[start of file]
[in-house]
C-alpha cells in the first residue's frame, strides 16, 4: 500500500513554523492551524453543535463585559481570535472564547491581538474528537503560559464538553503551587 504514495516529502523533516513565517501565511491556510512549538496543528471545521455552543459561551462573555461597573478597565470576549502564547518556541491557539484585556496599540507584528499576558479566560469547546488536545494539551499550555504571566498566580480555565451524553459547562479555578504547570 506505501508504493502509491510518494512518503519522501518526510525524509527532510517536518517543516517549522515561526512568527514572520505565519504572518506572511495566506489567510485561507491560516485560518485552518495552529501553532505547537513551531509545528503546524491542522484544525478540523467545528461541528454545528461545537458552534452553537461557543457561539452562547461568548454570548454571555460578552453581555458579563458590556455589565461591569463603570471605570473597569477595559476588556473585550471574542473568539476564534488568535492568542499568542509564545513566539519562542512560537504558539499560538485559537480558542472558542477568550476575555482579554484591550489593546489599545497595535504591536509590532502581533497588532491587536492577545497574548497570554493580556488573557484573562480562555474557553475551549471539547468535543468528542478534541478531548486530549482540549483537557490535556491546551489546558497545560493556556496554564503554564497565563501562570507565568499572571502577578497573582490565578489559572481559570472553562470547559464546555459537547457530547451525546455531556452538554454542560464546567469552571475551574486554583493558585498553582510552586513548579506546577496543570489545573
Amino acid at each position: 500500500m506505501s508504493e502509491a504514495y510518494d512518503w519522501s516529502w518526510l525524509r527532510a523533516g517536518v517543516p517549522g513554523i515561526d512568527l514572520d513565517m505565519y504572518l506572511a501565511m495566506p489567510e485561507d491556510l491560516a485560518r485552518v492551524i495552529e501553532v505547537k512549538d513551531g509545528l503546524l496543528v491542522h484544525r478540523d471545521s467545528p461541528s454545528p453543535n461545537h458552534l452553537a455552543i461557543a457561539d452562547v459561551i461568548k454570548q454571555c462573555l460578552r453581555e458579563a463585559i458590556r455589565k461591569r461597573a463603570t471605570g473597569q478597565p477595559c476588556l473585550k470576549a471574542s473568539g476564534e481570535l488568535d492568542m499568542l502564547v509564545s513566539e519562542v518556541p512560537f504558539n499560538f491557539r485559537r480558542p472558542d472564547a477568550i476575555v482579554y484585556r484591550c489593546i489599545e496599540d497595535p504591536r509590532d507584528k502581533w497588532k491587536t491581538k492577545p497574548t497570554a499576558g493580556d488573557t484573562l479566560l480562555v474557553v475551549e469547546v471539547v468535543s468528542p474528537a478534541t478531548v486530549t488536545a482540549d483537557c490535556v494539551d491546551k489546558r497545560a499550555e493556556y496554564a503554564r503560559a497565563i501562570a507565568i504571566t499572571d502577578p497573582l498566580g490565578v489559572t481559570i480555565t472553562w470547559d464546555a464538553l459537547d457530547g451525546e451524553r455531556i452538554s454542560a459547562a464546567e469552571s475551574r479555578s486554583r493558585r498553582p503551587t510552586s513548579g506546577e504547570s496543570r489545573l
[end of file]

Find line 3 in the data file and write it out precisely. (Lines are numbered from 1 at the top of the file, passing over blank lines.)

Amino acid at each position: 500500500m506505501s508504493e502509491a504514495y510518494d512518503w519522501s516529502w518526510l525524509r527532510a523533516g517536518v517543516p517549522g513554523i515561526d512568527l514572520d513565517m505565519y504572518l506572511a501565511m495566506p489567510e485561507d491556510l491560516a485560518r485552518v492551524i495552529e501553532v505547537k512549538d513551531g509545528l503546524l496543528v491542522h484544525r478540523d471545521s467545528p461541528s454545528p453543535n461545537h458552534l452553537a455552543i461557543a457561539d452562547v459561551i461568548k454570548q454571555c462573555l460578552r453581555e458579563a463585559i458590556r455589565k461591569r461597573a463603570t471605570g473597569q478597565p477595559c476588556l473585550k470576549a471574542s473568539g476564534e481570535l488568535d492568542m499568542l502564547v509564545s513566539e519562542v518556541p512560537f504558539n499560538f491557539r485559537r480558542p472558542d472564547a477568550i476575555v482579554y484585556r484591550c489593546i489599545e496599540d497595535p504591536r509590532d507584528k502581533w497588532k491587536t491581538k492577545p497574548t497570554a499576558g493580556d488573557t484573562l479566560l480562555v474557553v475551549e469547546v471539547v468535543s468528542p474528537a478534541t478531548v486530549t488536545a482540549d483537557c490535556v494539551d491546551k489546558r497545560a499550555e493556556y496554564a503554564r503560559a497565563i501562570a507565568i504571566t499572571d502577578p497573582l498566580g490565578v489559572t481559570i480555565t472553562w470547559d464546555a464538553l459537547d457530547g451525546e451524553r455531556i452538554s454542560a459547562a464546567e469552571s475551574r479555578s486554583r493558585r498553582p503551587t510552586s513548579g506546577e504547570s496543570r489545573l